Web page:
Water security

Thames Barrier. Click to enlarge.
How will the effects of climate change impact on water security in the region?
What are the implications on society and the environment?

One of the major geological units beneath the Thames Basin is the Chalk, which represents one of the largest aquifers within the UK and is therefore an essential water resource for the Thames region. This not only includes water resources for several essential services, including public drinking water, but also plays a major contribution to river flow and wetland habitats within the catchment.

The security of this water resource is under threat from a number of factors including changing climate, particularly sea-level rise and its effect on groundwater processes, as well as demand from an increasing population and urbanisation.

One of the major challenges in securing future water resources for the region is understanding how groundwater processes will respond to climate change and what the potential impacts of these changes may be. This knowledge will help devise suitable strategies for future development and enable policy-makers to make more informed decisions.

Whole-system approach

Considering the system as a whole, integrating processes that operate at all levels of the hydrosphere from the soil through to the regional geological framework will provide an opportunity to interface with, and attempt to improve the quality of, predictive models of the wider environment. Applying this understanding in the context of social models has the potential to improve policy on groundwater management at a range of levels.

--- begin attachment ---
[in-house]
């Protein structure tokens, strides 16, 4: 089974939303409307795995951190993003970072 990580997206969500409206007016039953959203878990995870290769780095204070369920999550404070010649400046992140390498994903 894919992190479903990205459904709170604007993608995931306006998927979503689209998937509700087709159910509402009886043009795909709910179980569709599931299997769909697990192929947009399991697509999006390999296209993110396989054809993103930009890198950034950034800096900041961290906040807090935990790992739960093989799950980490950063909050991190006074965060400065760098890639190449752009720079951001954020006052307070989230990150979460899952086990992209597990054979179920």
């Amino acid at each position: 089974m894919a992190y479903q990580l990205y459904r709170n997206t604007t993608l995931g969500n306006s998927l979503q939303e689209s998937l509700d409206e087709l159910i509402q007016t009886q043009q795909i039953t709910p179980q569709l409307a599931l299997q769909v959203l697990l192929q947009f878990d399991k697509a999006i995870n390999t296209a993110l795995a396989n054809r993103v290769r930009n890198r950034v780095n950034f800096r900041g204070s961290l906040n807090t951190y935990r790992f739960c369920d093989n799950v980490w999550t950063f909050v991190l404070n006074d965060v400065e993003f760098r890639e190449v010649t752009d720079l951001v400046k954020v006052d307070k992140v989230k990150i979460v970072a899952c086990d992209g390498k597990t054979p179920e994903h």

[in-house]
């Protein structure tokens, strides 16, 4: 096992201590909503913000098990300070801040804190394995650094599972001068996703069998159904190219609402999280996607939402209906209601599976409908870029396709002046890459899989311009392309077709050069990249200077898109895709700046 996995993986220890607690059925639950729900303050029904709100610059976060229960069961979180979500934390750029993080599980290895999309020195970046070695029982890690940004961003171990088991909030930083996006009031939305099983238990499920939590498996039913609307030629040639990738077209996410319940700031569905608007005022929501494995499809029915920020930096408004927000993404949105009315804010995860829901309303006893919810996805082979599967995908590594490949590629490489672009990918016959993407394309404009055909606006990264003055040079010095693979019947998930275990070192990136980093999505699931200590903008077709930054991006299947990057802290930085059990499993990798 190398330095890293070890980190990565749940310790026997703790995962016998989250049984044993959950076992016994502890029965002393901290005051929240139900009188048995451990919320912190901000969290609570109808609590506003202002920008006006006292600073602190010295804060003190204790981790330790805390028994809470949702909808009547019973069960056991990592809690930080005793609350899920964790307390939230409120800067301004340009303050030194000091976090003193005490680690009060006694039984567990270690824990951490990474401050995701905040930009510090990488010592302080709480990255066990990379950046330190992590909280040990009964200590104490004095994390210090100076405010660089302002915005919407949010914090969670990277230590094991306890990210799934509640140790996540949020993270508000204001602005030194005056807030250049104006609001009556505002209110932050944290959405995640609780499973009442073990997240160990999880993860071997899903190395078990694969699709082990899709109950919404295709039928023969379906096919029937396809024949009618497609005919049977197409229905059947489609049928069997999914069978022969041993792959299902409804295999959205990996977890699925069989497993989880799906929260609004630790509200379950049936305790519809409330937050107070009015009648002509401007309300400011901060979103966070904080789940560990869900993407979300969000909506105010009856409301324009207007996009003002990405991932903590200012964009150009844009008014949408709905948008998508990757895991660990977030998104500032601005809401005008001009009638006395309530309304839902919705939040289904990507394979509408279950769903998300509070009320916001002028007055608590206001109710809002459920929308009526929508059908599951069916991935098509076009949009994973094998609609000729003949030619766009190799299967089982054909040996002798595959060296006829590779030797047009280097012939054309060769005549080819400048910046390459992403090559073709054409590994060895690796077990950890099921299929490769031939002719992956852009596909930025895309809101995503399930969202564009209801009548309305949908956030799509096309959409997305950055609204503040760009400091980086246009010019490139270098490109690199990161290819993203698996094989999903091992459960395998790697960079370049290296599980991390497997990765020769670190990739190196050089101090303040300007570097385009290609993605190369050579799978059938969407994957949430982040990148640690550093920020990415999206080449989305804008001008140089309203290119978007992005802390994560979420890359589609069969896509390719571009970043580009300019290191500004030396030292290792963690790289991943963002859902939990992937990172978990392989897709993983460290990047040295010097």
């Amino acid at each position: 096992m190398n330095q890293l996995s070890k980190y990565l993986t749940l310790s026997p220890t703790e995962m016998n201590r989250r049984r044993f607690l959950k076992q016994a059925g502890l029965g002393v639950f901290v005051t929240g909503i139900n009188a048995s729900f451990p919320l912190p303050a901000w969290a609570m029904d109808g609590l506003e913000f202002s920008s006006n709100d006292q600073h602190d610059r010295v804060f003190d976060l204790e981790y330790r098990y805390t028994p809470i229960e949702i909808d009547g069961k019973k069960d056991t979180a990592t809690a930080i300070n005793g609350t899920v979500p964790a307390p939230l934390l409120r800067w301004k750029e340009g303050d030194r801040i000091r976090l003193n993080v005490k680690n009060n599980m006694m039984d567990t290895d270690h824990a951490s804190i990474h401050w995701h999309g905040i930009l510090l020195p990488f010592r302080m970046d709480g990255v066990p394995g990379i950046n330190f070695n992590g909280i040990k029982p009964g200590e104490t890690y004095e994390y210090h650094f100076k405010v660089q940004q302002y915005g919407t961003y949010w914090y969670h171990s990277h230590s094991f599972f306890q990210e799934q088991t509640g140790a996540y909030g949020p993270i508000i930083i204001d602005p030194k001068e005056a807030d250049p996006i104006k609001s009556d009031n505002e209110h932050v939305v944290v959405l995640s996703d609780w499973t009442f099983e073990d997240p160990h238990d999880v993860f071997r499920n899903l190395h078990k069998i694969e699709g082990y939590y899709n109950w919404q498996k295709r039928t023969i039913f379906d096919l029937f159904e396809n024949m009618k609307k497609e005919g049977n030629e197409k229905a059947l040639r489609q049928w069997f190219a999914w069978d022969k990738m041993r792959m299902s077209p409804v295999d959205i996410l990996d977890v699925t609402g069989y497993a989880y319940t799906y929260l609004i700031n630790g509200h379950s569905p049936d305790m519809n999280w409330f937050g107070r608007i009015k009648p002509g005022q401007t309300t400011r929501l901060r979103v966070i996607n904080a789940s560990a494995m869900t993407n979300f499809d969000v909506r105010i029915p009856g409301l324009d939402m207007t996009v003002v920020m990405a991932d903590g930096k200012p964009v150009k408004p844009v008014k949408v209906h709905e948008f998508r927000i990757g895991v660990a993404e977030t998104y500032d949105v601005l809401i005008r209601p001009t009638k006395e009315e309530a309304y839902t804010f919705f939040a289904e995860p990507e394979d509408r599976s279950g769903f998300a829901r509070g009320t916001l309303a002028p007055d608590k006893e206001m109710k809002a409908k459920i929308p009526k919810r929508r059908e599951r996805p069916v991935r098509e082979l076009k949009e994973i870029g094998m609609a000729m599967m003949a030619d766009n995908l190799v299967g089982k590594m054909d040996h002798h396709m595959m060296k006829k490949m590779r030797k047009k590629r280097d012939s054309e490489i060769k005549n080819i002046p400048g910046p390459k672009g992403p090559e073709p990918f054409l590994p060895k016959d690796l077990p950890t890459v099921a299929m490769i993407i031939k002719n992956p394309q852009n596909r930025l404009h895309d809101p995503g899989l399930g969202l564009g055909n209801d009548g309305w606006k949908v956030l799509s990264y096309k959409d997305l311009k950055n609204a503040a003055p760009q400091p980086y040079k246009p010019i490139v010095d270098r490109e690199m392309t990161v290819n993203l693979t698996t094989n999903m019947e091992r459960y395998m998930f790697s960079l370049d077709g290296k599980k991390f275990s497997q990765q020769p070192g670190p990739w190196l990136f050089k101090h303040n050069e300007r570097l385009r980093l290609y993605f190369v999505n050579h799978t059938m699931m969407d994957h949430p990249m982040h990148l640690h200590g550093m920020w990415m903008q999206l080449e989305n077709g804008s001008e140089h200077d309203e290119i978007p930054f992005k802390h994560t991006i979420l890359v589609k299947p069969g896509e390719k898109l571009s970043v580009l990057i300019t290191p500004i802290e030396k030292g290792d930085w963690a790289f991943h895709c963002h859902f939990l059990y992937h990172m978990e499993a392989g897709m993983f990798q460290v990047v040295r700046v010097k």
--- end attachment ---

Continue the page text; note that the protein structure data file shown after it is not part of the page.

More specific questions that may need to be answered:

  • How can security of water supply be achieved under the combined pressures of population increase (i.e. human demand), contamination and competition from the natural environment?
  • How can sustainable flows be maintained in rivers?
  • Are the moisture release characteristics of chalk soil substantially different from silicate derived soils and how does this vary with carbonate content?
  • What is the resilience to drought within the Thames basin and how would water resources stand up to, for example, a ‘three-winter drought’ or similar?
  • How can river and groundwater quality be managed to achieve sustainability?
  • What impact will long term environmental change (including climate change) have on water resources in the Basin?

« Changing land use  |  Protecting coastal communities and habitats  »